BLOG – Château Impney Hill Climb 2019

Too broke for the British Grand Prix or couldn’t get a ticket? Then the Château Impney Hill Climb might be for you! My Dad and I attended the race on Sunday 14th July for a lad’s day out.

The winding track bends around the beautiful French inspired Château which was built in the 1870’s, perched high on a hill overlooking the Worcestershire countryside not far from Droitwich Spa. Now a hotel the Château has 106 bedrooms that offer views of the Malvern Hills.

I wasn’t there for the stunning architecture this weekend; however I may go back to photograph the beautiful design and architecture. I was there for the Hill Climb that takes place over two days each year in July.

The sprint climb was established in 1957 and ran for a decade before ceasing in the late 1960’s, with the 1967 event being the last race for almost 50 years. The Château returned to the race calendar in 2015 when after the MSA approved the 885m long course, over 200 racers and 10,000 spectators flocked to the meet for the races re-opening. Thought to be one of the most challenging courses in the country the post 2015 track is almost twice the size of the original lay out.

This event held over a Saturday and Sundays gives driver the opportunity to practise on the Saturday before stepping it up a gear on the Sunday to race.

The event is split into 18 different classes, with all cars being pre-1968, with 1967 being the last race held before the races 48-year absence. This year’s event saw 240 registered cars with the oldest car being a Mercedes 60HP that was produced in 1903, shown below.

One of my favourite old cars was ‘Whistling Billy’, Billy was built in 1905 by a the Whites Sewing Machine Company (you read that right!) and what makes him unique is that he is powered by Steam! Whites built around 10,000 steam powered cars, with Billy being one of five designed for racing. Steam cars were banned from competing in racing for 100 years, a ruling which has only recently been overturned. The car itself sounds like a steam train as it starts, with a fog of steam encompassing the car, unfortunately Billy didn’t finish the race and had to stop mid-way round the track.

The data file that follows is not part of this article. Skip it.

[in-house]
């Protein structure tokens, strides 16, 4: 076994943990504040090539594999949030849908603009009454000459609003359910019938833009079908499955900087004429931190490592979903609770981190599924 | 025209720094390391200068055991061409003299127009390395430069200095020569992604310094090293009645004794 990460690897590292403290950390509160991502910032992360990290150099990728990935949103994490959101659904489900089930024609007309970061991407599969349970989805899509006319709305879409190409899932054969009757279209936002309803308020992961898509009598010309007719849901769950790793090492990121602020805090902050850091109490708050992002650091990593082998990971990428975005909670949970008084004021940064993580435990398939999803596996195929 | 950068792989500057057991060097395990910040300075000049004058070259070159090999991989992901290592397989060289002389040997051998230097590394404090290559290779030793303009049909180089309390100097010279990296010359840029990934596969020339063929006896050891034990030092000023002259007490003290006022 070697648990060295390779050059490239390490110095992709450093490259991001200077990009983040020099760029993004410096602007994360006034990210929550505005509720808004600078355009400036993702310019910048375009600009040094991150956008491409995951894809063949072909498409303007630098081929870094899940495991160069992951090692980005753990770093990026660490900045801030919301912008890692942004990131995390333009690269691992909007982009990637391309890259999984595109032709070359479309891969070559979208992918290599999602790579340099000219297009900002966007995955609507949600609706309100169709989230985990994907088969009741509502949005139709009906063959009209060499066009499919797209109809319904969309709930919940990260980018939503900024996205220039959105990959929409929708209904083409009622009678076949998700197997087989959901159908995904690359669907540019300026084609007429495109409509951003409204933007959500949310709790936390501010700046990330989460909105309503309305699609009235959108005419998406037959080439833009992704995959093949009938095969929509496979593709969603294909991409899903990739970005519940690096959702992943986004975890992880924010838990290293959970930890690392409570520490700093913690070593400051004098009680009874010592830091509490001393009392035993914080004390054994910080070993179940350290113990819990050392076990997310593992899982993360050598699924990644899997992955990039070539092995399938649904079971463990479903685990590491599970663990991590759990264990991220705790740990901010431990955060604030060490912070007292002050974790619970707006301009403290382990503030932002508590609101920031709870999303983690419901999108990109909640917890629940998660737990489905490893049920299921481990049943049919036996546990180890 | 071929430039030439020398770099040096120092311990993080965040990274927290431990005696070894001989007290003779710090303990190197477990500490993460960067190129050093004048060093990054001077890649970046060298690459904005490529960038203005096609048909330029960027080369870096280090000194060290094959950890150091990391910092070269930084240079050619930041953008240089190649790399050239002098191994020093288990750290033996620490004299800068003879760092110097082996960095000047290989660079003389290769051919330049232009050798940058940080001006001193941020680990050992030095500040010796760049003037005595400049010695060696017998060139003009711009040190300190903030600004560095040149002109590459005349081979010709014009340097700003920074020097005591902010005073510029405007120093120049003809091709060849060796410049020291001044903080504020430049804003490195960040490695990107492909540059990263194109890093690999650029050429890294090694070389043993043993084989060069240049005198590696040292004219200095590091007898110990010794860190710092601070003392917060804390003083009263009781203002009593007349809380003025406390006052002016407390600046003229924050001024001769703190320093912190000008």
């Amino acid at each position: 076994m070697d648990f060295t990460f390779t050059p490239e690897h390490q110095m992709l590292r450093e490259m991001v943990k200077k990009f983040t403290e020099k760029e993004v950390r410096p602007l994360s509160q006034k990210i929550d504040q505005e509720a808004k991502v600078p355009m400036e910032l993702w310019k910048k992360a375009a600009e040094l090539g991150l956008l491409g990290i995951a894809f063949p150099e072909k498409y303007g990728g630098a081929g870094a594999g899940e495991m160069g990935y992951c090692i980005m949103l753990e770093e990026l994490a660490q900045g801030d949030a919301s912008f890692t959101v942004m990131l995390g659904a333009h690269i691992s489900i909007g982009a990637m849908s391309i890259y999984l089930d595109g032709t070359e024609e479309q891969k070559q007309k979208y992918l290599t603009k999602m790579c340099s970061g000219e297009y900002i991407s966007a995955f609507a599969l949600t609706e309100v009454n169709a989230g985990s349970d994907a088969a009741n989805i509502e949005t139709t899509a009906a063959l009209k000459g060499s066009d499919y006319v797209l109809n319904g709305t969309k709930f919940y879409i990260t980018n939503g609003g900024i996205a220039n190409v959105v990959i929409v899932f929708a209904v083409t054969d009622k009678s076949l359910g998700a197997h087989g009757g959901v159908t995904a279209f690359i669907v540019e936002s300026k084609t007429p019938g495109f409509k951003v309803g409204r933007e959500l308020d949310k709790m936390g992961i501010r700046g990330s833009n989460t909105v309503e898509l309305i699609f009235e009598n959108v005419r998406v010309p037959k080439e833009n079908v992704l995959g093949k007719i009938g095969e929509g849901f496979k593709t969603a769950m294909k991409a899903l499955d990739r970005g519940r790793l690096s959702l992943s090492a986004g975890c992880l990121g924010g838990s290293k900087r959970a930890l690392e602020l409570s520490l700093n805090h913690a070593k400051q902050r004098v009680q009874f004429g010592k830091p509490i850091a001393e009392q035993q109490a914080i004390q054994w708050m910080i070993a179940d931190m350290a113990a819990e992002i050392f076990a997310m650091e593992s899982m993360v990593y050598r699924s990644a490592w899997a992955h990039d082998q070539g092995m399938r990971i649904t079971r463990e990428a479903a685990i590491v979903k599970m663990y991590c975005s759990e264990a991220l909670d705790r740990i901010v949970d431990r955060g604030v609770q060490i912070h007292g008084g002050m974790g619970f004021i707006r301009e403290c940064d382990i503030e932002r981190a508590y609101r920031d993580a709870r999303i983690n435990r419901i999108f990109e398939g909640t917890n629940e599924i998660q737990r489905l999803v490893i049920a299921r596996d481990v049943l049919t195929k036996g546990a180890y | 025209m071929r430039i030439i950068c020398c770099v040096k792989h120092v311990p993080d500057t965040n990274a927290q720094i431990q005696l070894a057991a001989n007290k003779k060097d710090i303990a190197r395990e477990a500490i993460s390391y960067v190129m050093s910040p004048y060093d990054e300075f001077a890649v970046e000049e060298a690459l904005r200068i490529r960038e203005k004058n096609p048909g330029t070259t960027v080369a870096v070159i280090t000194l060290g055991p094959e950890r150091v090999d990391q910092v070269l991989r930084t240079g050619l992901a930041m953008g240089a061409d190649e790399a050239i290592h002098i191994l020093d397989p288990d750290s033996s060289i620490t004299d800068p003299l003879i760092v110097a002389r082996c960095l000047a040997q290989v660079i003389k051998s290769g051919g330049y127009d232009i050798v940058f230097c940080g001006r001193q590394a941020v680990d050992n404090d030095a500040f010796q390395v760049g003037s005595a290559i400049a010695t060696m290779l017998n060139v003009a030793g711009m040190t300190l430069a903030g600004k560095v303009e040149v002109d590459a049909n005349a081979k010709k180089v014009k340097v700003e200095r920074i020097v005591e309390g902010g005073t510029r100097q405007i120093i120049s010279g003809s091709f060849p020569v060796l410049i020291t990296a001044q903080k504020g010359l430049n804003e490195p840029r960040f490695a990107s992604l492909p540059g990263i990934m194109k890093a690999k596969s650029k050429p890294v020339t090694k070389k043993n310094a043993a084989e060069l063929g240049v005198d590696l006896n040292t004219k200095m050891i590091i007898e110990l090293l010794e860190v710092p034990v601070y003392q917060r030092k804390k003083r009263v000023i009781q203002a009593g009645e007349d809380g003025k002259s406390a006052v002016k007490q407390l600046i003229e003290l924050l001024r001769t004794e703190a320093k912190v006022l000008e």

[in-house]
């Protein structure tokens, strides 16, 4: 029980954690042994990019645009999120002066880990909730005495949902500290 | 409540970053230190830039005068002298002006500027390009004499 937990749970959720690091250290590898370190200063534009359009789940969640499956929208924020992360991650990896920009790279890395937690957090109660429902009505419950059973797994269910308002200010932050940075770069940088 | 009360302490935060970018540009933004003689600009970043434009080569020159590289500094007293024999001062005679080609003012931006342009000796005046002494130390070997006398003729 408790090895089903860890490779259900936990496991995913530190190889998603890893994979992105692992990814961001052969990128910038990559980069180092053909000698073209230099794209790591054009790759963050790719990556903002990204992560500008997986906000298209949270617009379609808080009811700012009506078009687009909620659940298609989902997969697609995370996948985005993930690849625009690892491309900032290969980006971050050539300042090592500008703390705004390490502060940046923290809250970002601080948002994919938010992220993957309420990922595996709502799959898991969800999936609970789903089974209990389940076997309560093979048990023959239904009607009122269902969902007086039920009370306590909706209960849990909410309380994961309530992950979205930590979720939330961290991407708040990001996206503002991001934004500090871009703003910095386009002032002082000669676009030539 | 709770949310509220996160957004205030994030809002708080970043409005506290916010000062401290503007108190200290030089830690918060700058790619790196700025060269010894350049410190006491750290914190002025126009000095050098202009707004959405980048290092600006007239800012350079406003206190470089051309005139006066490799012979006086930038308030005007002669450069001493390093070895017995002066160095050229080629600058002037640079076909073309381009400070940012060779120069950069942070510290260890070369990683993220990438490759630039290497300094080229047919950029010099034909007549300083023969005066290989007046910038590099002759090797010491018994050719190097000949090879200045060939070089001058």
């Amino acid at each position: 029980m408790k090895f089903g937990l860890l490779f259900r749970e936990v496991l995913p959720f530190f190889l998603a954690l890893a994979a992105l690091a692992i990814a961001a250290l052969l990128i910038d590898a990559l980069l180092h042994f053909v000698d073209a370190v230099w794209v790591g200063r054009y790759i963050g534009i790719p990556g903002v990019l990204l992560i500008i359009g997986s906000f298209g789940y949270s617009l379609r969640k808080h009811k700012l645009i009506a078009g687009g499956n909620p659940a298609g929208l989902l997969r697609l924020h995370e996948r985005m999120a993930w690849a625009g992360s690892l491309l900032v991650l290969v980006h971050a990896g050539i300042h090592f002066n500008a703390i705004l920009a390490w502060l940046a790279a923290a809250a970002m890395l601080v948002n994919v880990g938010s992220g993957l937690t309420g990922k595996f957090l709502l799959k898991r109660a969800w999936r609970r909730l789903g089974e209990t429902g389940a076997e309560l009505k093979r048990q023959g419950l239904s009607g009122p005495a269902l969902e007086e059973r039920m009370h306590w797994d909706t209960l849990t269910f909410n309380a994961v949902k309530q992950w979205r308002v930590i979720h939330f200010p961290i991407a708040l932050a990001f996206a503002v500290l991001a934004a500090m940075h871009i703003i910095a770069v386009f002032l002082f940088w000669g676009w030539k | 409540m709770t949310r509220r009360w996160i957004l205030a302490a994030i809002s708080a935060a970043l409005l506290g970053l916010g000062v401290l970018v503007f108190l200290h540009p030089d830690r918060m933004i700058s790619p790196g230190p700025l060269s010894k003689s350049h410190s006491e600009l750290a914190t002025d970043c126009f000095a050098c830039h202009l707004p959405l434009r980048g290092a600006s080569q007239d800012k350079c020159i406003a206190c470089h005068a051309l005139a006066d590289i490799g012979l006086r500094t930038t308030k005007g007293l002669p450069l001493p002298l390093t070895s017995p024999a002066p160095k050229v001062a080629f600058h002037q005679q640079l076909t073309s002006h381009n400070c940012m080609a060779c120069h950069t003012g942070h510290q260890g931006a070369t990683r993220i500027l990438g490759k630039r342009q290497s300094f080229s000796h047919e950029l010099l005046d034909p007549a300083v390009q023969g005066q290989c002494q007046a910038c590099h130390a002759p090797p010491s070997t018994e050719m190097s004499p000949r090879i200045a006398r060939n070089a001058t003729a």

Although there are no cars racing that are post 1967, the event still attracts a beautiful array of more ‘modern’ motors, Dad and I spent a good thirty minutes just in the car park – if you want an even cheaper day out just wonder round the car park as parking is free. Away from the car park Michelin Tyres pulled together a fine display of nearly a hundred supercars. Some of the highlights included not one, but three Bugatti’s, one of only 24 Aston Martin Vulcans and even a Bowler Wildcat (if you’ve seen my wedding pictures you’ll know I’m fond of a Land Rover). 

“You’re Only Supposed to Blow The Bloody Doors Off.”

Charlie Croker

Do you remember these three minis? These minis were some of the many Minis that stared in the original Italian Job, a film which celebrates 50 years since its release this year. The films 50thanniversary is not the only milestone with the car also celebrating its 60thbirthday too! To celebrate these two British popular culture icons the Hill Climb put together a display showing three of the Minis and the bus that was last seen hanging off the cliff in the Alps. Do you know the first car that is show in the original Italian Job? Drop a comment in the post if you do.

“Build a Fast Car, a Good Car, the Best in its Class”

WO Bentley

The Minis and the film they stared in is not the only celebration this year with Bentley Motors turning 100 this week (10thJuly)! To celebrate Bentleys birthday the Hill Climb invited a plethora of Bentleys from across it illustrious history. The green one below, adorned with the Union Flag had been driven, not stuck on the back of a trailer from the National Motor Museum in Beaulieu. A 140 mile drive for a car valued at £4.5m, would you dare to drive it at that price?

Another highlight of the afternoon was a triple fly past from a Lancaster bomber that really complimented the sky over the beautiful shadow. The roar of its propellers could definitely be heard as it swooped low over the stately home.

Off the track there was plenty to do too. Children (and adults) could enjoy off road tank rides, climbing walls and even a practise shooting range, so there is definitely fun to have had by the whole family.


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